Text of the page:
GRB Tools
 

TOOLS OF GENDER RESPONSIVE BUDGETING

The GRB approach does not provide a single blueprint that fits every context. A range of technical tools for doing gender-responsive budgeting have been proposed, but they always need to be adapted to the respective national or local context. Each initiative needs to choose which tools to apply based on which actors are involved, the nature of the political and budget management systems, and a range of other factors.

Tool 1: Gender aware policy appraisal

Tool 2: Gender Aware Benefit Incidence Analysis

Gender awared public expenditure benefit incidence analyses aim at estimating the distribution of budget resources among males and females. Benefit incidence can be calculated as the net value of the unit costs multiplied by the number of units utilised by women and men, respectively. By this means, the extent to which men and women, girls and boys benefit from expenditure on publicly-provided services can be analysed.

Key questions

  • How are the benefits of public expenditure distributed among women and men, girls and boys?
  • Do women and men benefit from expenditure for public services, for example education, health centres or agricultural extension services, on equal terms?

Methodology of a gender disaggregated public expenditure benefit incidence analysis
As noted above, benefit incidence can be calculated as the net value of the unit costs multiplied by the number of units utilised by males and females, respectively. The following three steps have to be carried out:

  • Estimation of the net unit costs of a service
  • Imputing unit subsidies to individuals identified as users of the services (based on household surveys)
  • Aggregation of individuals into sub-groups (gender should be one of the critiera, others might be urban/rural, income quintiles etc.)

By this means, the extent to which men and women, girls and boys benefit from expenditure on publicly-provided services can be analysed.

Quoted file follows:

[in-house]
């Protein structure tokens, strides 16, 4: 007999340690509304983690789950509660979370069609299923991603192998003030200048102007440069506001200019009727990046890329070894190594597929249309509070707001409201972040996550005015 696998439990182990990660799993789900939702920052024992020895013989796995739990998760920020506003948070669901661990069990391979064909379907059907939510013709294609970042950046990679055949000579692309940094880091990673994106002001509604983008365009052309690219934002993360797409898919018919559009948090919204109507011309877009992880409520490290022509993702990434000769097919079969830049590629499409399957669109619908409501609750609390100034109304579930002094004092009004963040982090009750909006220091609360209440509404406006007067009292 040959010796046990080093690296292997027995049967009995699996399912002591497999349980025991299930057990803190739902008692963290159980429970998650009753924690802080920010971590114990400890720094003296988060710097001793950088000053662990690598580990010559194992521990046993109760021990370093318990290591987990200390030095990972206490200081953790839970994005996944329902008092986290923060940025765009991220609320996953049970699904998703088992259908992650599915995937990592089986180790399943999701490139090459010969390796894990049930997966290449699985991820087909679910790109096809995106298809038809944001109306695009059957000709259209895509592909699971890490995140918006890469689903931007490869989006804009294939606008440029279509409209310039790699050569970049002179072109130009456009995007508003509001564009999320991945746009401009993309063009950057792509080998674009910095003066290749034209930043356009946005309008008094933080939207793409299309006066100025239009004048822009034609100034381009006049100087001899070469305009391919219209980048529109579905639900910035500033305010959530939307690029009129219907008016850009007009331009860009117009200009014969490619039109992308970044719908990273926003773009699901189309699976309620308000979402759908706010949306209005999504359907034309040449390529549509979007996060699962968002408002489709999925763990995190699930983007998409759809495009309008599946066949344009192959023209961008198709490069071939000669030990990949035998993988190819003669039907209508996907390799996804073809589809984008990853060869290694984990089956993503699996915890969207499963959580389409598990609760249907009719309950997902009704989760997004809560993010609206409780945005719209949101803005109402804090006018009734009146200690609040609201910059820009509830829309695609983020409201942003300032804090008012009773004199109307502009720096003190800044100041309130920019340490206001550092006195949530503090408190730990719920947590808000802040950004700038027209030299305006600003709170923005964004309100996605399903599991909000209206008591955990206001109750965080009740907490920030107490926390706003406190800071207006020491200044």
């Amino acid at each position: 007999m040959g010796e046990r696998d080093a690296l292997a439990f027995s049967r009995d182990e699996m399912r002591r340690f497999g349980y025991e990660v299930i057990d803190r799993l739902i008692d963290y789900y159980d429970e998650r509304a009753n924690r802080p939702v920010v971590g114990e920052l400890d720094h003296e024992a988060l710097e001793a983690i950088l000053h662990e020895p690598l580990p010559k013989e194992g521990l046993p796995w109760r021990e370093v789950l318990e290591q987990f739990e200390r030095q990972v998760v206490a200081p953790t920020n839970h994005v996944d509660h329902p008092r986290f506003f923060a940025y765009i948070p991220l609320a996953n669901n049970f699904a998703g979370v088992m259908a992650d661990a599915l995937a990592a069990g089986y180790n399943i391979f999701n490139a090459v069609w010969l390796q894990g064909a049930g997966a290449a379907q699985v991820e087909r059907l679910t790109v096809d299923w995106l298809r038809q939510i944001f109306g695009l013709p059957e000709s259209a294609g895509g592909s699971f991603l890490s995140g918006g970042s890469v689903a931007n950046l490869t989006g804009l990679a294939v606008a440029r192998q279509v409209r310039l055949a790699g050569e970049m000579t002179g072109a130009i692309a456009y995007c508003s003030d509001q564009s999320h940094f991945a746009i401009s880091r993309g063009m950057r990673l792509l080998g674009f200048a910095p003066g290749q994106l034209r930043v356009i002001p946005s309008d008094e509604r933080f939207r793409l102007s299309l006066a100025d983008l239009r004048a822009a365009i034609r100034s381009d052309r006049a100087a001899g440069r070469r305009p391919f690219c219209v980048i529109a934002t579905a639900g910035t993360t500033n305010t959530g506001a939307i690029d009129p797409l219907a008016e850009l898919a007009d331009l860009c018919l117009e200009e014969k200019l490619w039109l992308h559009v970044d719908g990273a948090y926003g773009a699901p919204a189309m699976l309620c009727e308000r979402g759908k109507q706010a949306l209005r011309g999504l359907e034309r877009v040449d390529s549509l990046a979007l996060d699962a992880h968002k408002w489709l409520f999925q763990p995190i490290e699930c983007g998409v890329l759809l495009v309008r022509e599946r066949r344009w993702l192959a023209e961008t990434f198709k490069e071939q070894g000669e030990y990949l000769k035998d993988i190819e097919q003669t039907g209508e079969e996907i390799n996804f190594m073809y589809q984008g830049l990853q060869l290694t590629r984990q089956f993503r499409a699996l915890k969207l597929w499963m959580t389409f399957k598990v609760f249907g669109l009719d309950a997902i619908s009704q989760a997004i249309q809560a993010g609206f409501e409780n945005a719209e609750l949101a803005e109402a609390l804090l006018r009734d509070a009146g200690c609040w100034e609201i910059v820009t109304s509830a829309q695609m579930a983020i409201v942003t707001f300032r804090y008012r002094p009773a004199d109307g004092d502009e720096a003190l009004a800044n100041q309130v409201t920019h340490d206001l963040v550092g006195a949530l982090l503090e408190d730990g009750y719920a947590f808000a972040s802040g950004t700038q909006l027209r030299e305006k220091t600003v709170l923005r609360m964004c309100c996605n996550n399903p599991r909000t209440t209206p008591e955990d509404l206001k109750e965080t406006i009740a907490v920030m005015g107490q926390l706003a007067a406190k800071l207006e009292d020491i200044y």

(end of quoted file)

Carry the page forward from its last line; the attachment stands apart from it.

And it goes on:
Actors
Benefit incidence analyses can be carried out by the Ministry of Finance, concerned line ministries, research institutes or academics. NGOs are less likely to get involved in technical analyses of this kind.

Sectors
Gender-disaggregated benefit incidence analyses can only be applied in sectors where individual users can be identified. It cannot be applied in sectors providing public goods (e.g. security, large scale infrastructure, street lighting). Most benefit incidence studies focus on education, health services, and water and sanitation, but water and sanitation would be difficult to analyse with gender disaggregation because these services are delivered to households rather than to individuals. Benefit incidence studies have also focused on direct income transfers, social security benefits, public employment or agricultural services.

Constraints
Benefit incidence provides information about the supply side of a public service but provides only limited information about the behaviour of private households (demand side). The analysis also generally assumes that the net cost of delivering a service does not differ across beneficiaries. This is not accurate because, for example, costs of delivery in urban areas are usually very different to costs of delivery in rural areas. Benefit incidence also usually does not look at the costs incurred by beneficiaries in accessing services.

Tool 3: Gender Aware Beneficiary Assessments

Tool 4: Gender Aware Public Expenditure Tracking Surveys

Tool 5: Gender-disaggregated analysis of the impact of the budget on time use

Tool 6: Gender Aware Revenue Incidence Analysis

Tool 7: Gender Budget Statements


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